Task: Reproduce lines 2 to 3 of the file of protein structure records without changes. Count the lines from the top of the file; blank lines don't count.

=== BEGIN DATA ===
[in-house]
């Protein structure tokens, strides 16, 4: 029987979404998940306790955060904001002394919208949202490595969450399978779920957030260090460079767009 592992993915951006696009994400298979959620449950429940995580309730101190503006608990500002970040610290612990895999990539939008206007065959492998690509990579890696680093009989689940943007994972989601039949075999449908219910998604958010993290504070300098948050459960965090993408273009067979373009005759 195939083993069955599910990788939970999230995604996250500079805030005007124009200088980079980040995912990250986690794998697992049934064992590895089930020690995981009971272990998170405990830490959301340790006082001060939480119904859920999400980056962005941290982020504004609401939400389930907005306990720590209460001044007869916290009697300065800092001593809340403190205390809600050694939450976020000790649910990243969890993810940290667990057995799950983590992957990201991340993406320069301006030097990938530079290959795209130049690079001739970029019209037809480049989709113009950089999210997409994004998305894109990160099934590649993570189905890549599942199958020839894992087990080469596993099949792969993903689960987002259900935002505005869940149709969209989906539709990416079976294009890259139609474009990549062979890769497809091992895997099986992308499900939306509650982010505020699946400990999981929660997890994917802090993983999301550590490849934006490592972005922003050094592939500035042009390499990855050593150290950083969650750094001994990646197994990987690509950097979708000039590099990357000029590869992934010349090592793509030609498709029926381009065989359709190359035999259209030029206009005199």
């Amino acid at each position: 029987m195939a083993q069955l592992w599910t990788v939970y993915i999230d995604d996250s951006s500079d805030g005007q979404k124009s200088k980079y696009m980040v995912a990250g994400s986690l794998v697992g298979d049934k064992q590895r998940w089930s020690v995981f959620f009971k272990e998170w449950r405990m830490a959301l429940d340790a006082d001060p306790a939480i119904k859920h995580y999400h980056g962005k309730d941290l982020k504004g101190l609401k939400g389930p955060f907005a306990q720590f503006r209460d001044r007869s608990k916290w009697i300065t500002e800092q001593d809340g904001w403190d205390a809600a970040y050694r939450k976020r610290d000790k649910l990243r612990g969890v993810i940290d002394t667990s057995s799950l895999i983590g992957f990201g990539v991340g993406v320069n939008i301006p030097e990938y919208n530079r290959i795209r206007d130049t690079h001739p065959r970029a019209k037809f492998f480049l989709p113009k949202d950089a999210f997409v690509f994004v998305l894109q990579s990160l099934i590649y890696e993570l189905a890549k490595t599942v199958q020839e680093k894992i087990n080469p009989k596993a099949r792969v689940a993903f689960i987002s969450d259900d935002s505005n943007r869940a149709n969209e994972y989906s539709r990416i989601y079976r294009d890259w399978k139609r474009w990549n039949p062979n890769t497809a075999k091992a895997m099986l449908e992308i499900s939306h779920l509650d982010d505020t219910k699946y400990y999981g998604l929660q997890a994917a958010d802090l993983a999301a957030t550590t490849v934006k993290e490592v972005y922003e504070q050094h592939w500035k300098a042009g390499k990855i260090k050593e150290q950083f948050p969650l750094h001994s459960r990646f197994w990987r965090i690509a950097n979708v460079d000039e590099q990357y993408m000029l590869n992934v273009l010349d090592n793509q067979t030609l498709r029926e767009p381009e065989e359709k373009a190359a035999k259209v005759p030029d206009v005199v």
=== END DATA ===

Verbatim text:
């Protein structure tokens, strides 16, 4: 029987979404998940306790955060904001002394919208949202490595969450399978779920957030260090460079767009 592992993915951006696009994400298979959620449950429940995580309730101190503006608990500002970040610290612990895999990539939008206007065959492998690509990579890696680093009989689940943007994972989601039949075999449908219910998604958010993290504070300098948050459960965090993408273009067979373009005759 195939083993069955599910990788939970999230995604996250500079805030005007124009200088980079980040995912990250986690794998697992049934064992590895089930020690995981009971272990998170405990830490959301340790006082001060939480119904859920999400980056962005941290982020504004609401939400389930907005306990720590209460001044007869916290009697300065800092001593809340403190205390809600050694939450976020000790649910990243969890993810940290667990057995799950983590992957990201991340993406320069301006030097990938530079290959795209130049690079001739970029019209037809480049989709113009950089999210997409994004998305894109990160099934590649993570189905890549599942199958020839894992087990080469596993099949792969993903689960987002259900935002505005869940149709969209989906539709990416079976294009890259139609474009990549062979890769497809091992895997099986992308499900939306509650982010505020699946400990999981929660997890994917802090993983999301550590490849934006490592972005922003050094592939500035042009390499990855050593150290950083969650750094001994990646197994990987690509950097979708000039590099990357000029590869992934010349090592793509030609498709029926381009065989359709190359035999259209030029206009005199």
């Amino acid at each position: 029987m195939a083993q069955l592992w599910t990788v939970y993915i999230d995604d996250s951006s500079d805030g005007q979404k124009s200088k980079y696009m980040v995912a990250g994400s986690l794998v697992g298979d049934k064992q590895r998940w089930s020690v995981f959620f009971k272990e998170w449950r405990m830490a959301l429940d340790a006082d001060p306790a939480i119904k859920h995580y999400h980056g962005k309730d941290l982020k504004g101190l609401k939400g389930p955060f907005a306990q720590f503006r209460d001044r007869s608990k916290w009697i300065t500002e800092q001593d809340g904001w403190d205390a809600a970040y050694r939450k976020r610290d000790k649910l990243r612990g969890v993810i940290d002394t667990s057995s799950l895999i983590g992957f990201g990539v991340g993406v320069n939008i301006p030097e990938y919208n530079r290959i795209r206007d130049t690079h001739p065959r970029a019209k037809f492998f480049l989709p113009k949202d950089a999210f997409v690509f994004v998305l894109q990579s990160l099934i590649y890696e993570l189905a890549k490595t599942v199958q020839e680093k894992i087990n080469p009989k596993a099949r792969v689940a993903f689960i987002s969450d259900d935002s505005n943007r869940a149709n969209e994972y989906s539709r990416i989601y079976r294009d890259w399978k139609r474009w990549n039949p062979n890769t497809a075999k091992a895997m099986l449908e992308i499900s939306h779920l509650d982010d505020t219910k699946y400990y999981g998604l929660q997890a994917a958010d802090l993983a999301a957030t550590t490849v934006k993290e490592v972005y922003e504070q050094h592939w500035k300098a042009g390499k990855i260090k050593e150290q950083f948050p969650l750094h001994s459960r990646f197994w990987r965090i690509a950097n979708v460079d000039e590099q990357y993408m000029l590869n992934v273009l010349d090592n793509q067979t030609l498709r029926e767009p381009e065989e359709k373009a190359a035999k259209v005759p030029d206009v005199v």